Mesa community rallies for 10th anniversary of Canyon Day cleanup


Two Canyon Day volunteers removing debris. Phot credit: Office of Communications

Aleah Jarin, Staff Writer

San Diego Mesa College held its 10th anniversary of Canyon Day cleanup on April 14 at Tecolote Canyon, just a short walk from Mesa College. Students and faculty were out in full force ready to pick up trash from the canyon and remove non-native plants in an effort to keep the environment healthy.

President of Mesa, Dr. Pamela T. Luster, was on site and provided student volunteers with certificates for volunteering and giving back to the community. Luster stated, “We started [Canyon Day cleanup] 10 years ago because we wanted to build the parking garage that’s at the end of campus, and to do that we had to get permission to go into the canyon a little bit.” She went onto to explain that “the naturalists of Tecolote Canyon were worried that it would violate the canyon and [they] wanted to keep the natural resource clean, so we agreed to do Canyon Cleanup once a year.”

Canyon Day not only works to keep Tecolote Canyon clean, but it allows Mesa students to earn great community service hours and interact with peers. Among those volunteering, were many students from the San Diego Promise Program which provides scholarships and assists students financially through school. This event allowed those in Promise to fulfill their community service hours.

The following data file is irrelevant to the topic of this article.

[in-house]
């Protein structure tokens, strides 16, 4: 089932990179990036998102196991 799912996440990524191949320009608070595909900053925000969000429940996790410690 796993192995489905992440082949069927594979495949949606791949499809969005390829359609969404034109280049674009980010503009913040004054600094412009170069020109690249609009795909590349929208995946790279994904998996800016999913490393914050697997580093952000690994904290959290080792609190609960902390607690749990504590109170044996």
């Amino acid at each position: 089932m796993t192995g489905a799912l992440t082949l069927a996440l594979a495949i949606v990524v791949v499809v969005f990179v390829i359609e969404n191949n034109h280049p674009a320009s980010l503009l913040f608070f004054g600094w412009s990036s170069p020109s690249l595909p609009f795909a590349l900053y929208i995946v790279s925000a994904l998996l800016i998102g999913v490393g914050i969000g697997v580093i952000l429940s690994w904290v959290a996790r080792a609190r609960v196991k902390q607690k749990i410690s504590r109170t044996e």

Carlos Cortez, Mesa student and Promise scholar, shared why he chose to volunteer, “Helping the environment is very important in my eyes, if you don’t take care of the environment eventually it’s going to be gone.” Cortez also shared what he got out of the event, both physically and mentally. “I got a bit of a workout…but I got [an adrenaline] rush because I’m helping the environment [and] it feels good to help.”

Canyon Day also brought in many first time volunteers, such as Mesa student Alexandra Bakke. Bakke mentioned, “This is my first time volunteering, I’m happy to be doing it for the 10th anniversary.” She then shared how she “met some cool people” through this event and saw some of nature works out in the canyon.

Though there were warnings of poison oak and rattlesnakes, as Park Ranger Cameron Englehart brought attention to, this did not stop those from completing the task.

When asked what has kept this ongoing tradition alive over the years, President Luster said “You know they say many hands make light work, I think that’s part of it. If you’re a part of Mesa, we are a community and we like to do things together, so I think [Canyon Day] is another time for us to get together and help out.”

Tecolote Canyon and Mesa College have a bond, quite literally due to their close proximity to each other, and this bond seems to continue to enrich students through their volunteer events and tours of the canyon that the school provides. With the help of the Mesa Community, Tecolote Canyon can look forward to a healthy environment in the next years to come.